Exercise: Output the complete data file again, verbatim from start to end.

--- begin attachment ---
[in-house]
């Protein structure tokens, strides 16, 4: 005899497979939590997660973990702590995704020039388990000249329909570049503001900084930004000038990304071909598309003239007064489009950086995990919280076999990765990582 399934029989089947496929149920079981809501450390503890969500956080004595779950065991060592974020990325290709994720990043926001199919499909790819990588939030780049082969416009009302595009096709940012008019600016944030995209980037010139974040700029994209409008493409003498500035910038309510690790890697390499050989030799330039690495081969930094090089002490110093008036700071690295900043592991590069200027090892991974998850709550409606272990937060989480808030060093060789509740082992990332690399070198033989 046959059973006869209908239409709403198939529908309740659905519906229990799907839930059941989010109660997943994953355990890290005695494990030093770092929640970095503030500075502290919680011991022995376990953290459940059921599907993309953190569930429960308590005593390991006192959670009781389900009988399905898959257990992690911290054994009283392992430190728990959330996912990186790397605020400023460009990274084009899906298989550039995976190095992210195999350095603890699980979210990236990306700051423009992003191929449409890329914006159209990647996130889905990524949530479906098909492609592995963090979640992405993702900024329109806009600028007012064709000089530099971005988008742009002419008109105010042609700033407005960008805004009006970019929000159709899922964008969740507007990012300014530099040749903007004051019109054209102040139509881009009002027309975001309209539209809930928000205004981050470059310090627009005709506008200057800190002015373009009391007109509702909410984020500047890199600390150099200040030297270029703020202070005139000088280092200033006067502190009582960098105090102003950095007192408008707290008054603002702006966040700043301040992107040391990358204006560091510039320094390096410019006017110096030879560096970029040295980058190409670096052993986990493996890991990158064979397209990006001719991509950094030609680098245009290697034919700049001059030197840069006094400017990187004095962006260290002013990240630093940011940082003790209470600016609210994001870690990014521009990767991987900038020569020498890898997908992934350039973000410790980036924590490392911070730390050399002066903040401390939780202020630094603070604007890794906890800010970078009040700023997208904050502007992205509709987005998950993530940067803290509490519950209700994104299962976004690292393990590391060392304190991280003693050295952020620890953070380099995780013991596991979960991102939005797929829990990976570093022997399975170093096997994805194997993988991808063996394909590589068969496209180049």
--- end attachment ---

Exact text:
[in-house]
């Protein structure tokens, strides 16, 4: 005899497979939590997660973990702590995704020039388990000249329909570049503001900084930004000038990304071909598309003239007064489009950086995990919280076999990765990582 399934029989089947496929149920079981809501450390503890969500956080004595779950065991060592974020990325290709994720990043926001199919499909790819990588939030780049082969416009009302595009096709940012008019600016944030995209980037010139974040700029994209409008493409003498500035910038309510690790890697390499050989030799330039690495081969930094090089002490110093008036700071690295900043592991590069200027090892991974998850709550409606272990937060989480808030060093060789509740082992990332690399070198033989 046959059973006869209908239409709403198939529908309740659905519906229990799907839930059941989010109660997943994953355990890290005695494990030093770092929640970095503030500075502290919680011991022995376990953290459940059921599907993309953190569930429960308590005593390991006192959670009781389900009988399905898959257990992690911290054994009283392992430190728990959330996912990186790397605020400023460009990274084009899906298989550039995976190095992210195999350095603890699980979210990236990306700051423009992003191929449409890329914006159209990647996130889905990524949530479906098909492609592995963090979640992405993702900024329109806009600028007012064709000089530099971005988008742009002419008109105010042609700033407005960008805004009006970019929000159709899922964008969740507007990012300014530099040749903007004051019109054209102040139509881009009002027309975001309209539209809930928000205004981050470059310090627009005709506008200057800190002015373009009391007109509702909410984020500047890199600390150099200040030297270029703020202070005139000088280092200033006067502190009582960098105090102003950095007192408008707290008054603002702006966040700043301040992107040391990358204006560091510039320094390096410019006017110096030879560096970029040295980058190409670096052993986990493996890991990158064979397209990006001719991509950094030609680098245009290697034919700049001059030197840069006094400017990187004095962006260290002013990240630093940011940082003790209470600016609210994001870690990014521009990767991987900038020569020498890898997908992934350039973000410790980036924590490392911070730390050399002066903040401390939780202020630094603070604007890794906890800010970078009040700023997208904050502007992205509709987005998950993530940067803290509490519950209700994104299962976004690292393990590391060392304190991280003693050295952020620890953070380099995780013991596991979960991102939005797929829990990976570093022997399975170093096997994805194997993988991808063996394909590589068969496209180049």